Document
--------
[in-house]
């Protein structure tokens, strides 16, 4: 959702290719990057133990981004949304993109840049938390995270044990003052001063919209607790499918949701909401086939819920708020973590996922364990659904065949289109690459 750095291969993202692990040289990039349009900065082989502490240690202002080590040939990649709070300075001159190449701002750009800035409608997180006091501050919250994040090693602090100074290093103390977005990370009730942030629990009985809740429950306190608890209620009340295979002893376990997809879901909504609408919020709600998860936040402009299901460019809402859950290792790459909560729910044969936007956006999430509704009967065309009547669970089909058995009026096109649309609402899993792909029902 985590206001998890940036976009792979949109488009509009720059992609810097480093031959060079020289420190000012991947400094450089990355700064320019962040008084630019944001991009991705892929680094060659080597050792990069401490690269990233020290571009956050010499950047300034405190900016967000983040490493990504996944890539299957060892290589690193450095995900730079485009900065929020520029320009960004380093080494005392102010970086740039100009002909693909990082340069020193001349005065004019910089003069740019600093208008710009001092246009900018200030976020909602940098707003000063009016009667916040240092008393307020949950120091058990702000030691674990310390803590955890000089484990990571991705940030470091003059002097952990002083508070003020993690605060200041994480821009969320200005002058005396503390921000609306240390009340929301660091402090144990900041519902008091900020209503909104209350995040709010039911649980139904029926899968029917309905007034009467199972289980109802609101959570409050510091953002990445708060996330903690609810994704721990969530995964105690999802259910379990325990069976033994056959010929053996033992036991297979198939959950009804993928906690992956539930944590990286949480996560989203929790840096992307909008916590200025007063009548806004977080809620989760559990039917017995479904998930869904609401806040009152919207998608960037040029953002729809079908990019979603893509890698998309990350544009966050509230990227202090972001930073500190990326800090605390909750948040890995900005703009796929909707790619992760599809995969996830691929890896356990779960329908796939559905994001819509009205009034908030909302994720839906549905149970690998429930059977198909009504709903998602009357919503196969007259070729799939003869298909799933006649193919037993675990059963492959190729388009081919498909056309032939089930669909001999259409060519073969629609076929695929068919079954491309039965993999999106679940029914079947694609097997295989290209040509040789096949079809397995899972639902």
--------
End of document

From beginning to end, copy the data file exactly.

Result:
[in-house]
């Protein structure tokens, strides 16, 4: 959702290719990057133990981004949304993109840049938390995270044990003052001063919209607790499918949701909401086939819920708020973590996922364990659904065949289109690459 750095291969993202692990040289990039349009900065082989502490240690202002080590040939990649709070300075001159190449701002750009800035409608997180006091501050919250994040090693602090100074290093103390977005990370009730942030629990009985809740429950306190608890209620009340295979002893376990997809879901909504609408919020709600998860936040402009299901460019809402859950290792790459909560729910044969936007956006999430509704009967065309009547669970089909058995009026096109649309609402899993792909029902 985590206001998890940036976009792979949109488009509009720059992609810097480093031959060079020289420190000012991947400094450089990355700064320019962040008084630019944001991009991705892929680094060659080597050792990069401490690269990233020290571009956050010499950047300034405190900016967000983040490493990504996944890539299957060892290589690193450095995900730079485009900065929020520029320009960004380093080494005392102010970086740039100009002909693909990082340069020193001349005065004019910089003069740019600093208008710009001092246009900018200030976020909602940098707003000063009016009667916040240092008393307020949950120091058990702000030691674990310390803590955890000089484990990571991705940030470091003059002097952990002083508070003020993690605060200041994480821009969320200005002058005396503390921000609306240390009340929301660091402090144990900041519902008091900020209503909104209350995040709010039911649980139904029926899968029917309905007034009467199972289980109802609101959570409050510091953002990445708060996330903690609810994704721990969530995964105690999802259910379990325990069976033994056959010929053996033992036991297979198939959950009804993928906690992956539930944590990286949480996560989203929790840096992307909008916590200025007063009548806004977080809620989760559990039917017995479904998930869904609401806040009152919207998608960037040029953002729809079908990019979603893509890698998309990350544009966050509230990227202090972001930073500190990326800090605390909750948040890995900005703009796929909707790619992760599809995969996830691929890896356990779960329908796939559905994001819509009205009034908030909302994720839906549905149970690998429930059977198909009504709903998602009357919503196969007259070729799939003869298909799933006649193919037993675990059963492959190729388009081919498909056309032939089930669909001999259409060519073969629609076929695929068919079954491309039965993999999106679940029914079947694609097997295989290209040509040789096949079809397995899972639902």